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Resumes are very important, they make the first impression to a hiring manager. Being a recruiter for a large government contractor, I work with candidates/employees daily on re-writing their resumes to target specific positions. Most of the people I talk to have multiple resumes to meet different positions. I think it is a good idea because you don't want to have a 10 page resume, but have a few, ex.. Software Developer resume, Project Manager resume, etc...
I know resumes in our company are extremely important because we need to get the customer's buy in on the candidate. They typically want to see how the candidate can fit into the job that they are trying to fill, and specific information detailing their experience related to the technology in their environment.
----- Original Message -----
From: Lauren <lt34 -at- csus -dot- edu>
Date: Friday, March 2, 2007 0:31 am
Subject: RE: resumes/recruiters
> Hi Joanne,
> I think that there are a few issues here. One, is that after the
> bust, there were more people calling themselves Technical Writers
> becausethey lacked enough qualifications for other work. Another,
> is that
> searchable databases made it easy to find people with right
> "keywords" in
> their resume. I think that hiring managers are beginning to see
> flaws in
> increased competition and improved technology. I also suspect
> that some job
> descriptions are posted to get names in a database, while there
> really isn't
> a position open.
> An issue that I see while competing for State contracts, is that
> with fewer
> jobs than applicants, there is a lot of nepotism where jobs go to
> peoplethat are friends or family or previous associates of the
> people doing the
> hiring. I also saw an odd case of incompetence procreating
> itself, where
> there was state worker (programmer) that needed to hire another
> person, so
> she hired somebody who had less skill than she had, and she did
> not have
> much skill.
> Some of the issues that concern getting work these days is finances.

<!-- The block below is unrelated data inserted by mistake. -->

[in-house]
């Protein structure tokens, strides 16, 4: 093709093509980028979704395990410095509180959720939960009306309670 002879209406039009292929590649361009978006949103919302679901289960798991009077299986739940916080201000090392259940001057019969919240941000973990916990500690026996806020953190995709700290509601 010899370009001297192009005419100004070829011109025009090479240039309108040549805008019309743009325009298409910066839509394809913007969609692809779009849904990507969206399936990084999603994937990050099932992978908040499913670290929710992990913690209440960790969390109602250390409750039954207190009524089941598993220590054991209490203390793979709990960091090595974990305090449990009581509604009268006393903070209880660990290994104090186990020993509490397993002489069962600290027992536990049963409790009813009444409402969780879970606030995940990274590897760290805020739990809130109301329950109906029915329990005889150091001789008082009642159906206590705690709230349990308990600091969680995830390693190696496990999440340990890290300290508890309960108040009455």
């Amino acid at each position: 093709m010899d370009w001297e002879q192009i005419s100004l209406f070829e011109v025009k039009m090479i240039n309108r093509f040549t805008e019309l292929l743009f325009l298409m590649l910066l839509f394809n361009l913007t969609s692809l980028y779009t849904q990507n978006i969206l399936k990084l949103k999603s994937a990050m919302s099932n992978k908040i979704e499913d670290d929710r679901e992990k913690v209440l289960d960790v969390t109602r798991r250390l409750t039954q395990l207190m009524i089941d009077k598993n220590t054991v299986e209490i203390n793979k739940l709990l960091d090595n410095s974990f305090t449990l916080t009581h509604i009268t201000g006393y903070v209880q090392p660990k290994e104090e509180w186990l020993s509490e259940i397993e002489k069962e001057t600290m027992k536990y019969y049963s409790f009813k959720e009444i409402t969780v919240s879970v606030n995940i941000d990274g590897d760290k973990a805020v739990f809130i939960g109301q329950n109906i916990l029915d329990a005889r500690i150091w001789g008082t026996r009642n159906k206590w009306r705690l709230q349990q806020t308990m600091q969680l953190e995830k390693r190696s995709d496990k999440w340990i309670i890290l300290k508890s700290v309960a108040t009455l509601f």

> Companies got very burned by the sudden growth of technology and
> technology-focused applicants. I think that they are reluctant to
> hiresomeone that might cost too much. So an applicant with an
> excellent resume
> could be too pricey. If that applicant also happens to be willing
> to work
> for a low rate, then there might be a problem with that applicant,
> otherwise, there would be a higher rate.
> I work as a contractor for short-term contracts. I had an old
> resume on
> Dice and a recruiter called me about FSR work. (A real recruiter
> from a
> company that I had worked with before and not a recruiter using
> some search
> tool to fish for leads.) I sent her my latest resume and she
> mentioned that
> my resume had more business analysis than technical writing
> lately, so she
> wanted me to call myself a Business Analyst on some jobs.
> Whatever, I don't
> care what my title is. Then she proposed a higher rate. Well
> that's nice.
> The resume that I sent is appropriate for an FSR Writer, but it
> could be a
> little heavy for a Technical Writer. I think that many of us can
> write very
> heavy resumes for ourselves, but hiring managers don't really want
> someoneto come in and take over and this is a possible
> interpretation for a very
> heavy resume. On the other side, however, a resume that is too
> light will
> look under-qualified.
> It is important to strike a balance in a resume and not come on
> too strong
> or too soft. When you say that a job description fit your resume
> precisely,did you limit yourself to the points in the description
> with minimal but
> sufficient support of your qualifications? Or did you include a
> lot of
> other qualifications that were not really required by the job? If
> there is
> too much, then you could look like you might be too busy with too many
> things to focus on the job.
> A resume with too much information can easily cover nearly every
> technicalwriting discipline and more. I imagine that there are
> many people out there
> competing for the same jobs that will try and cover everything in
> theirresume. How does a resume like this stand out from the rest?
> The key here
> is to stand out and look like the ideal candidate and not look
> like the
> other applicants that are covering everything and more with their
> > I'm sure I'm not the only one that has spent months
> > crafting a very targeted resume. Throughout my career I have
> > been very successful in getting responses to my resumes. It
> > is with the adoption of web submission and scanning of
> > resumes that I suddenly find I cannot seem to hit the target.
> > I had one recruiter remark that "resumes don't really tell
> > you much anyway". So what the heck are we all doing?
> > Joanne
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